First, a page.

When the United Arab Emirates, Saudi Arabia, Bahrain and Egypt accused Qatar of aiding “terrorism” and being too close to Iran last year, they unleashed a media onslaught that made TV airwaves and the internet a battlefield to make their claims stick.
The June 2017 announcement by the four countries to sever ties with Qatar was the culmination of a longer media campaign that manipulated Twitter, one of the most popular social media platforms in the Middle East, according to research conducted at the University of Exeter and Princeton.
While much attention has been paid to the role of bad actors on social media in the 2016 US election and Brexit vote outcomes, this emerging field of research focusses on the Gulf crisis, and the ways in which Twitter has been used to spread state propaganda, and to silence criticism.
A common tool used for this kind of manipulation is a Twitter bot, a type of software that can be programmed to interact with other accounts autonomously.
Bots can tweet, retweet, send direct messages, and conduct other activities to promote a person, product, or set of ideas.
One study by the University of Southern California and Indiana University suggests up to 50 million active Twitter accounts are bots, representing up to 15 percent of active users.
They are generally used by companies, news organisations, and charities to publish content, and foster “healthy” interactions among millions of people around the world, every day.
In the Middle East, however, bots have been used for more sinister purposes, which violate Twitter’s terms of service.
An enormous quantity of active Twitter users in the Gulf – and in Saudi Arabia, in particular – appears to be bots, according to research by Marc Jones, lecturer in history of the Gulf and Arabian Peninsula at the University of Exeter.
Jones’ research suggests half of active Twitter users in the kingdom may be bots, including large networks that tweet up to 100,000 times a day.
Jones told Al Jazeera that these bot networks can “create propaganda messages that can distort the reality of the discussions going on in the world” and that Arabic-language Twitter bots – or “online flies” as they’re sometimes known – have been instrumental in promoting government narratives.
Before the hack
“One of the bot networks revealed there were bot accounts set up in April 2017,” Jones told Al Jazeera, after analysing data he acquired from Twitter of thousands of anti-Qatar bots behind trending hashtags, such as “Qatar is the bankroller of terror”, which was trending in Saudi Arabia four days before the hack of Qatar News Agency.
In addition to more obvious bot “red flags” (Twitter handles with randomly generated numbers and generic profile images), he identifies patterns of correlation between multiple accounts to reveal entire networks, and in some cases, individuals or organisations behind them.
Weeks before US President Donald Trump flew to Riyadh, thousands of Arabic-language accounts were activated in April 2017, and began spreading sectarian, anti-Iranian, and anti-Semitic rhetoric, while heaping praise on Trump, according to his findings.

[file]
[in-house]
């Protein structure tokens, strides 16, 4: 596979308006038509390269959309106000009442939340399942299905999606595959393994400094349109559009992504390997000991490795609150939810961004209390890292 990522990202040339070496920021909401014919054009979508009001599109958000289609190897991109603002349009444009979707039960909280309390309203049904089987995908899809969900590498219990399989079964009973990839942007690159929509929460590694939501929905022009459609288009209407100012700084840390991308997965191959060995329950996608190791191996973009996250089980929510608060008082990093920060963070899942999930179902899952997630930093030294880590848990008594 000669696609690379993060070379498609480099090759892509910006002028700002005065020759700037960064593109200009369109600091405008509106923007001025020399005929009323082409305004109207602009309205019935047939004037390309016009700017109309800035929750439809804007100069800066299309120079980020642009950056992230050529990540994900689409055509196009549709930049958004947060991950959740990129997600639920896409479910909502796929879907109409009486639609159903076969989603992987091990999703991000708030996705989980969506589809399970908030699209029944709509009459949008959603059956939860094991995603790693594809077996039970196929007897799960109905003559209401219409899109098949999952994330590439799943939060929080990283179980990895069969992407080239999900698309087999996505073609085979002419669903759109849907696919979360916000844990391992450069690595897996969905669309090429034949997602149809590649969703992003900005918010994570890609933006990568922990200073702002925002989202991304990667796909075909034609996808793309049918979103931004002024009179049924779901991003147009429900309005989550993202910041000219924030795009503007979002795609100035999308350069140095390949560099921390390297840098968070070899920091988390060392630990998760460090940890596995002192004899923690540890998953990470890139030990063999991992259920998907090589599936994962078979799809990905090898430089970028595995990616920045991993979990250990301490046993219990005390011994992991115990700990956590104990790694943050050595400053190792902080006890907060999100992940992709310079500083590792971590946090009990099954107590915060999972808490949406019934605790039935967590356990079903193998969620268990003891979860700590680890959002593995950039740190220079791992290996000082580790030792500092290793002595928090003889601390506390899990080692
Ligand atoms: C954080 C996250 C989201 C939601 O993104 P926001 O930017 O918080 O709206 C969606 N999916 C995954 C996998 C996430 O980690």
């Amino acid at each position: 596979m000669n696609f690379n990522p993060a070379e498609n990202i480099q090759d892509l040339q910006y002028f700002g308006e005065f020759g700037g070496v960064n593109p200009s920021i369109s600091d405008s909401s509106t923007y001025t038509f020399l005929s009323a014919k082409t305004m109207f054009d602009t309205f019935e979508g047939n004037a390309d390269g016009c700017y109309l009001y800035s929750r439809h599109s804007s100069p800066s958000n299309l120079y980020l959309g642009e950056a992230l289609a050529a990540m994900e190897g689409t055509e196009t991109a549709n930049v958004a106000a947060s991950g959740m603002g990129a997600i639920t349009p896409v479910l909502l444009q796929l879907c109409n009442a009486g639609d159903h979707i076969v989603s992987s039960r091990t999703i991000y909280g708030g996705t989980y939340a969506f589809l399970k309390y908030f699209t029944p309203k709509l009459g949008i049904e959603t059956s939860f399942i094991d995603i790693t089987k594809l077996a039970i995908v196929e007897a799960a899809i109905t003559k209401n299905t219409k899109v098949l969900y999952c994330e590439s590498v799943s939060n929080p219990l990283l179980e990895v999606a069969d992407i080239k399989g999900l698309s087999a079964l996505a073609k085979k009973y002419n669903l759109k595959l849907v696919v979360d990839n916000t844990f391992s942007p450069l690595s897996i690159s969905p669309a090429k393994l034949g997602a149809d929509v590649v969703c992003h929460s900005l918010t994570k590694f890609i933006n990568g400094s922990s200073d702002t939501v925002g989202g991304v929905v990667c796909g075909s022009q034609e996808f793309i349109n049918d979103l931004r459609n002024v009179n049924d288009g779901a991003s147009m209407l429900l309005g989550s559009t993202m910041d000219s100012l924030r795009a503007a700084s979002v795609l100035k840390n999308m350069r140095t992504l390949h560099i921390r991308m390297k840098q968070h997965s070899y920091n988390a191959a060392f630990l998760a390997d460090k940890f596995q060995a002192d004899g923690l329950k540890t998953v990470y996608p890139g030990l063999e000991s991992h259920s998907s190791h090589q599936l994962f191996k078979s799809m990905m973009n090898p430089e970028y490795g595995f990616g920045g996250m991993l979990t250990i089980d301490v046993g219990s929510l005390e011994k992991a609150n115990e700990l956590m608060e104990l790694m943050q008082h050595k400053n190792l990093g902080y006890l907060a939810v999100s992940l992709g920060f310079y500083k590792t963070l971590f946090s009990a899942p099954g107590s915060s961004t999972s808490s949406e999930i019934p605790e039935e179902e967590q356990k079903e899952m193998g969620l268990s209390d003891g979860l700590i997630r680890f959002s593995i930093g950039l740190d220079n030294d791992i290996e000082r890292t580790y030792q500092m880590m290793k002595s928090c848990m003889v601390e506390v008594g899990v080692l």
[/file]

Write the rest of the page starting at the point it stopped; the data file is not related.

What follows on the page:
The Twitter bots also began framing the discussion of “extremism” towards criticism of Qatar for being a “servant of Iran” (while being paradoxically close to Israel), and for its alleged ties to the Muslim Brotherhood, Hamas and others.
By the time Trump issued his call to Arab and Muslim leaders in May 2017 to “drive out the extremists”, Arabic-language Twitter was already abuzz with bot-driven hashtags accusing Qatar of bankrolling “extremists”, and other accusations that would soon explode from the Twitterverse, to every major media outlet in the world.
The accusations have frequently appeared as trending topics, after being amplified by these networks.
For example, when Jones analysed accounts using the trending hashtag “We Demand the Closing of the Channel of Pigs” last July (a reference to demands to shutter Al Jazeera), he found that 70 percent of the conversation participants were bots.
“This message, following closely on the heels of Saudi Arabia’s official list of demands, was surely intended to create the impression that Riyadh’s official demands enjoyed wider regional support,” Alexei Abrahams, research fellow at Princeton University’s Woodrow Wilson School of Public and International Affairs, also told Al Jazeera.
“Professor Jones’ approach to identifying propaganda bots on Twitter is unique – not only in the Gulf but worldwide – and systematically outperforms best existing alternatives,” Abrahams says.
The two are now working on a project to warn Gulf Twitter users of hashtag manipulation in real-time.
In the early hours of May 24, an article appeared on Qatar News Agency’s website, with false comments attributed to Qatar’s emir, which “confirmed” the suspicions echoed by the bots, and provided a pretext for a much larger messaging-push by the quartet (Saudi Arabia, UAE, Bahrain and Egypt).